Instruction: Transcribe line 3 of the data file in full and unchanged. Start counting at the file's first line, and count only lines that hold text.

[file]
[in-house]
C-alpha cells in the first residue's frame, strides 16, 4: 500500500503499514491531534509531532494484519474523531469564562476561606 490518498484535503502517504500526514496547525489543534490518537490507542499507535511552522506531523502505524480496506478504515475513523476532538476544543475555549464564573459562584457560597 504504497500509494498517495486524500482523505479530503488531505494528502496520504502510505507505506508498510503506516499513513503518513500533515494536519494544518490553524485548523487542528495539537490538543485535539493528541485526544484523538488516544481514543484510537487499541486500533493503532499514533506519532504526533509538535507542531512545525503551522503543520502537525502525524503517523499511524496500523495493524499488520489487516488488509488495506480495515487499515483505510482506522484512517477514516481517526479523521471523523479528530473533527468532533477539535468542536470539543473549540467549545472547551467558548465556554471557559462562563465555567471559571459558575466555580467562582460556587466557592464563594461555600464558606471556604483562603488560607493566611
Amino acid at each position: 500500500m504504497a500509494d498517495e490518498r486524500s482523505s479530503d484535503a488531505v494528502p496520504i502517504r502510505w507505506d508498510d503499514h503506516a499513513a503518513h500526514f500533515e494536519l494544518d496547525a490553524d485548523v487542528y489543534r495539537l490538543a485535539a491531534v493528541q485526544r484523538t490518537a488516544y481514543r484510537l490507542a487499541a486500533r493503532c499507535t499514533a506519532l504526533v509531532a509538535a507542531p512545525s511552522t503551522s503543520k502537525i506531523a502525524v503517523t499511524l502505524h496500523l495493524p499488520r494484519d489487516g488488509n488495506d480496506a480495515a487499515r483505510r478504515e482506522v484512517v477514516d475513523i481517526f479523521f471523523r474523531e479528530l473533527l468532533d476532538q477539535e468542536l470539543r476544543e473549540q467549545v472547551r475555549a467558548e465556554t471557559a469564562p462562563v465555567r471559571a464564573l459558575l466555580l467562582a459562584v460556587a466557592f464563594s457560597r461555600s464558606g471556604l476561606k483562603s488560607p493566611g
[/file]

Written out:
Amino acid at each position: 500500500m504504497a500509494d498517495e490518498r486524500s482523505s479530503d484535503a488531505v494528502p496520504i502517504r502510505w507505506d508498510d503499514h503506516a499513513a503518513h500526514f500533515e494536519l494544518d496547525a490553524d485548523v487542528y489543534r495539537l490538543a485535539a491531534v493528541q485526544r484523538t490518537a488516544y481514543r484510537l490507542a487499541a486500533r493503532c499507535t499514533a506519532l504526533v509531532a509538535a507542531p512545525s511552522t503551522s503543520k502537525i506531523a502525524v503517523t499511524l502505524h496500523l495493524p499488520r494484519d489487516g488488509n488495506d480496506a480495515a487499515r483505510r478504515e482506522v484512517v477514516d475513523i481517526f479523521f471523523r474523531e479528530l473533527l468532533d476532538q477539535e468542536l470539543r476544543e473549540q467549545v472547551r475555549a467558548e465556554t471557559a469564562p462562563v465555567r471559571a464564573l459558575l466555580l467562582a459562584v460556587a466557592f464563594s457560597r461555600s464558606g471556604l476561606k483562603s488560607p493566611g